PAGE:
Tuesday, December 29, 2015

Great Peranakans: Learning about the Grandfathers behind the roads

There is a odd little phrase we use in Singapore, typically directed at people who are taking their own sweet time to cross the road - "your grandfather's road is it"? For some people, the answer could be .... ... Yes!

Tan Tock Seng
Today, I visited the Peranakan Museum's exhibition on Great Peranakans: Fifty Remarkable Lives, featuring babas and nonyas who had contributed to Singapore's early economicdevelopment and nation-building, also to its cultural and social development.  Some are well-known, like Mr Tan Tock Seng, who endowed the Chinese Paupers' Hospital, which subsequently was named after him, but still following in his tradition of caring for all who enter its doors.  Or Lim Boon Keng, Tan Cheng Lock, etc, who at least I have heard of within more "modern" times!

Others are less well-known - maybe  remembered best for the roads named after them, such as Seah  Liang Seah of Liang Seah street,  Tan Kim Tian (Kim Tian Road in Tiong Bahru) or Tan Keong Saik of Keong Saik street.(I'm sure he's glad that his street is now a row of nice eateries rather than a row of brothels....).  And who knew that Koon Seng road (the one with pretty pastel houses, see my earlier post here - although I didn't mention the street's name) was known for the development of Malay theatre in Singapore?And of course, Mr Chew Joo Chiat, who owned the land on both sides of the road which bears his name today.

The majority of those mentioned are men, but I was glad to see a few ladies' names subsequently appear.
Painting of Mandalay Villa
Ladiies like Dr Lee Choo Neo, Singapore's first female physician (and Lee Kuan Yew's aunt), her good friend Mrs Tay Lian Teck (yes, there is another road named after her husband - he died during WWII), and Mrs Lee Choon Guan (Mdm Tan Teck Neo, daughter of Tan Keong Saik).  Mrs Lee was a well known socialite and famous hostess, who threw big parties at her mansion, Mandalay Villa on Amber Road (of course it has been long since torn down). It was at one of these parties that a certain Mr LKY asked a young Miss KGC to wait for him, till he came back from his studies in the UK. Back then, I suppose the Peranakan community was small and relatively close.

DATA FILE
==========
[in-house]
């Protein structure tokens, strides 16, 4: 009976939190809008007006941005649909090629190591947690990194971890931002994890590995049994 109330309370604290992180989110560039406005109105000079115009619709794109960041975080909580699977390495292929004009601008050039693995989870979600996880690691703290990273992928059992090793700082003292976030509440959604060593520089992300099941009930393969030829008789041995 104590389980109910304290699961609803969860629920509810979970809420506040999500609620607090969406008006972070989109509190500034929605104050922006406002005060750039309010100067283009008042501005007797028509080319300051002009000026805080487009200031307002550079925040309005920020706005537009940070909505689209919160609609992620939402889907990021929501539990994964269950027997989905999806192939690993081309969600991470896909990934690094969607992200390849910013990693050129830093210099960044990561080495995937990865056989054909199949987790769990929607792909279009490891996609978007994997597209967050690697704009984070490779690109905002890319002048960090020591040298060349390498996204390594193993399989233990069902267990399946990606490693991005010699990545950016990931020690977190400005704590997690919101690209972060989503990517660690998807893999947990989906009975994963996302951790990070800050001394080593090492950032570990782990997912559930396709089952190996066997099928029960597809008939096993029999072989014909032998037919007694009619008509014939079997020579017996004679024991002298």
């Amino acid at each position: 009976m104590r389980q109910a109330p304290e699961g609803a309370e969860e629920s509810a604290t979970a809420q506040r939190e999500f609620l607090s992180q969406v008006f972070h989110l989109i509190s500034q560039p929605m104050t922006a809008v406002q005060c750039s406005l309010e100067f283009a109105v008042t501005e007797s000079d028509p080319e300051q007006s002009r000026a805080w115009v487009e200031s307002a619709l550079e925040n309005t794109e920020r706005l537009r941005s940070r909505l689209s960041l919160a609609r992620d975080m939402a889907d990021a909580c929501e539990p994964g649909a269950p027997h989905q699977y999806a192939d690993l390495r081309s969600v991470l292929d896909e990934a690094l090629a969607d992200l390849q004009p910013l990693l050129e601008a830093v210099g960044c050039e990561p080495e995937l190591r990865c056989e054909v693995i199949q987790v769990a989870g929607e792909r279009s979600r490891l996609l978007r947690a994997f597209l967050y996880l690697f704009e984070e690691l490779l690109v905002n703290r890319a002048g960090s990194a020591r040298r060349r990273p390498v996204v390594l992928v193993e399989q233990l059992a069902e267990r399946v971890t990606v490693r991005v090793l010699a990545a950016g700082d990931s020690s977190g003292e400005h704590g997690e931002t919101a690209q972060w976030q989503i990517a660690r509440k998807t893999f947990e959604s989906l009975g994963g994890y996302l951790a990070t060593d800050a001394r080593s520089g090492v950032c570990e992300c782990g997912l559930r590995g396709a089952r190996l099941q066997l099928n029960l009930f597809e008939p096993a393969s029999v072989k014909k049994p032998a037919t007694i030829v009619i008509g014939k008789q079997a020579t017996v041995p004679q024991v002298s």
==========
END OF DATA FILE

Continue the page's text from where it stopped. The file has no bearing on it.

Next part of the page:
The other fascinating thread that runs through it - families.  Tan Tock Seng's oldest son Tan Kim Ching (apparently rumoured to be the head of some secret societies) but also a good friend of the Thai Royal family, due to his trading connections; Kim Ching's grandson, Tan Boo Liat; Tan Tock Seng's grandson by his third son, Tan Chay Yan (who started a rubber plantation here in Malaya), and Maggie Lim (nee Tan), a seventh generation descendent of Tan Tock Seng who started family planning in Singapore.

On the left, Kwa GC's wig and on the right, Lee KY's
The political leaders who contributed to modern Singapore are profiled too - Lim Yew Hock, the second Chief Minister of Singapore, and from the PAP - Goh Keng Swee, Toh Chin Chye, Lim Kim San, and of course Lee Kuan Yew are featured too. I did not know that Mr Lee never referred to himself as a Peranakan or a Baba, but of course if his mother is the author of one of the best known Nonya cookbooks it is a dead giveaway (to take just one small example).  Mrs Lee is also featured in the exhibition and hers and Mr Lee's lawyers' wigs share a prime spot.

In short, this exhibition, held as it is in Singapore's SG50 Jubilee year, is indeed timely for younger Singaporeans to remember and celebrate the roles and contributions the Peranakan community has played in the development of Singapore.  And find out what it takes to get a road named after you......